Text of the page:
Printing Money: The European Central Bank's Discreet Help for Greece

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The European Central Bank is now taking risky measures to help save Athens from its acute financial emergency. Increasingly, euro-zone leaders are pushing the dirty work on the ECB. In the end, though, they will likely have no choice but to pay Greece the next tranche of its bailout package.

A panhandler in Athens: The ECB is now expected to help Greece until it receives its next tranche of EU aid. Zoom
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A panhandler in Athens: The ECB is now expected to help Greece until it receives its next tranche of EU aid.

"There is no time to lose," Jean-Claude Juncker warned just a few days ago. Leaders must use "all means at their disposal" to save the currency union, the head of the Euro Group said. But one thing is becoming clear: Politicians are increasingly pushing the dirty work on to the European Central Bank (ECB).

Take Greece, for example, where liquidity is becoming scarce. The government in Athens needs to repay a maturing bond worth €3 billion ($3.7 billion) to the ECB by Aug. 20. The solution to that problem seems paradoxical: The ECB itself is pumping money into Greece, so that the country can in turn repay the ECB.

It's a controversial plan, because the central bank is prohibited from financing governments directly. As a result, no one is talking openly about the absurd flows of money. The ECB has only hinted that it will extend a helping hand to Greece.

Now, information has leaked regarding how the ECB plans to keep Greece on its feet until the next tranche of European Union-International Monetary Fund aid is paid out. The ECB has chosen a detour via the Greek central bank. It will allow it to issue additional emergency loans to the country's banks. These in turn are supposed to use the money to buy up Greek bonds with short maturities. This will scrape together €4 billion, according to the plan.

The Greek central bank will accept the dodgy bonds as collateral, and will provide the country's equally troubled commercial banks with freshly printed euros -- which ultimately come from the ECB.

Draghi Jumps In To Save Euro

What is particularly absurd is the fact that, for the past two weeks, the ECB has no longer been accepting Greek government bonds as collateral for its refinancing operations. But the Greek central bank -- which in reality is little more than the Athens branch of the ECB -- is still allowed to accept them. The fact that the euro bankers are willing to go through such contortions shows just how precarious the situation is. At the moment, a Greek default is being fought off from week to week -- and politicians are trying to duck responsibility.

In theory, Europe's leaders created the temporary euro rescue fund, the European Financial Stability Facility (EFSF) and its successor, the European Stability Mechanism (ESM), precisely to support countries facing financial bottlenecks. But providing more help for Greece would be a very tough sell for Europe's politicians. Chancellor Angela Merkel would have to get the consent of the German parliament, the Bundestag, which could prove tricky. And Merkel's junior coalition partner, the conservative Bavarian Christian Social Union (CSU), has been adopting an increasing shrill tone against Greece lately -- meaning that the government could plunge into crisis if the chancellor supports more aid for Athens.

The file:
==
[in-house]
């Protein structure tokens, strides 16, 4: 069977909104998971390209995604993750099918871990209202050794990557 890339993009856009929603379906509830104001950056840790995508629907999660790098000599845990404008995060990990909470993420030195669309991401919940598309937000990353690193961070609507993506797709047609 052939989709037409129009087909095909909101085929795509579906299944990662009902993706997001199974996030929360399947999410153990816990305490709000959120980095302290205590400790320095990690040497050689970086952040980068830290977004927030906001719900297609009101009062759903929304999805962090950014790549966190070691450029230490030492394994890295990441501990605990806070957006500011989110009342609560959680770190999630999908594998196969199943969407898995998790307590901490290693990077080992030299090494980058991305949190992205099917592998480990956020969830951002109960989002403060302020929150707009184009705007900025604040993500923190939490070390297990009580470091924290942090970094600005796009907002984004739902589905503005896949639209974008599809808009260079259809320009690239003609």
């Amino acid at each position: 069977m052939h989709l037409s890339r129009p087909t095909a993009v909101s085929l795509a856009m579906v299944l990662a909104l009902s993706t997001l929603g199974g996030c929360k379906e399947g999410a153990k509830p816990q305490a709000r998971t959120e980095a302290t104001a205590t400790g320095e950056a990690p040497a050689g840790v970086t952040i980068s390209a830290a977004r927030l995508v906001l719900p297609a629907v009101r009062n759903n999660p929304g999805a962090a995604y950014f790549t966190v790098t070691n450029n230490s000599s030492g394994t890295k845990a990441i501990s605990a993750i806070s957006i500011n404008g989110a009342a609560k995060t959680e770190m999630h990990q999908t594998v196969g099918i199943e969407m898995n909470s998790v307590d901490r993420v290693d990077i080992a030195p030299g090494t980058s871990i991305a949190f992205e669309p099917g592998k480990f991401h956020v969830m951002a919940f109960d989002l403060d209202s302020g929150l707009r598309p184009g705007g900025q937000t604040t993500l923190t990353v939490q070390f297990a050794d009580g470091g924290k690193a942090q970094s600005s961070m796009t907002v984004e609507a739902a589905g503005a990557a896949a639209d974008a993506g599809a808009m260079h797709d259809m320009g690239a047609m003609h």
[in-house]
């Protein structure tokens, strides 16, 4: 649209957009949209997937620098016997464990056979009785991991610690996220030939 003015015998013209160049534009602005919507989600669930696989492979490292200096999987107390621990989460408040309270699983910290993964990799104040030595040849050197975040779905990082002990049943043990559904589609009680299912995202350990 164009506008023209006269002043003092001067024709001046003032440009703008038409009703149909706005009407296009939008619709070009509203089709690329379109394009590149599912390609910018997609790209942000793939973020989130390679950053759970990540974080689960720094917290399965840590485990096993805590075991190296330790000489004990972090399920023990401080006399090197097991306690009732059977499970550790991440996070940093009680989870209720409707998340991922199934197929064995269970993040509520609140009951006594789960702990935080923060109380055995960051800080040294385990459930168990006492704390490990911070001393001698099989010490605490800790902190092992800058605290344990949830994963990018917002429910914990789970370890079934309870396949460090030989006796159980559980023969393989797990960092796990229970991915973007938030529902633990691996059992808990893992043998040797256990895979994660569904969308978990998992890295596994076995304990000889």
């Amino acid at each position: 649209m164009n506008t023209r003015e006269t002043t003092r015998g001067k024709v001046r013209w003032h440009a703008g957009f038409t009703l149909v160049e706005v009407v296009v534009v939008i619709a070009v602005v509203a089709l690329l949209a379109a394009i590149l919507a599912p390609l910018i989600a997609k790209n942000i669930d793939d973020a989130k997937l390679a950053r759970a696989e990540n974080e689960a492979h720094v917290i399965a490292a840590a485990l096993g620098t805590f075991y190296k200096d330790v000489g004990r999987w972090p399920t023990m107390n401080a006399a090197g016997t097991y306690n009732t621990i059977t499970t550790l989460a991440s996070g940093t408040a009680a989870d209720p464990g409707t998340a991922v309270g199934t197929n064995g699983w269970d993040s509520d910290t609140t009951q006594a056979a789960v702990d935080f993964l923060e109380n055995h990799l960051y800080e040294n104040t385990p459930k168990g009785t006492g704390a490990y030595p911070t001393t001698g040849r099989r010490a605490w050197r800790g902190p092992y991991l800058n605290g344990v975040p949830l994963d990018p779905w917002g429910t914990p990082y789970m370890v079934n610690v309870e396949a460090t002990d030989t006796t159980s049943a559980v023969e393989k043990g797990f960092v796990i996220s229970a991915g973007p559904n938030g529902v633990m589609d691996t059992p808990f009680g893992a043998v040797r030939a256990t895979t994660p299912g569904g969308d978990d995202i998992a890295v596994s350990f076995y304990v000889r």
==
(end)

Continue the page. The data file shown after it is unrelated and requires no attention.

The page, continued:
For some weeks now, it has been clear that the Greeks would run out of money this summer. And there is no emergency backup plan in place. Everyone has instead counted on the ECB. For his part, ECB chief Mario Draghi seems to have accepted this and allowed the leaders of the euro-zone countries to force him into the role of the pragmatic emergency helper.

For now, the priority for Greece is to keep its head above water until it receives its next planned bailout payment. The troika overseeing Greece's aid package, comprised of the European Commission, the ECB and the International Monetary Fund (IMF), is expected to decide on the payment of the next tranche of €31 billion in September.

The partner countries initially held back that tranche in order to pressure Greece to undertake greater austerity measures and reforms, and the troika is currently reviewing whether the government in Athens has fulfilled those demands. In the end, though, the controllers are unlikely to have any choice but to disburse the money. Otherwise Greece could face an unstructured bankruptcy, with economic consequences that would be difficult to foresee.

Sudden Progress Registered in Greece

In terms of communication, it appears that the troika is already trying to pave the path for a "yes" on the tranche payout. Recently, it gave unexpected praise for an agreement that would see Greece introduce additional austerity measures worth €11.5 billion in 2013 and 2014. "Talks went well, we made good progress," the IMF's mission chief for Greece, Poul Thomsen, told reporters. And the troika has stated that progress has been made with Greece's plans to privatize state-owned assets. The Greek government is claiming it will have binding offers for the sale of state gas company Depa and the gas grid operator DESPA by the end of September. The message is meant to be that things are moving forward.

Meanwhile, Greek Prime Minister Antonis Samaras wants to do a bit of hustling before the troika issues its decision. He is planning visits to Germany and France at the end of August. The Greek media have already reported on his plans for the trip: Samaras wants to ward off Greece's "quick euro death."

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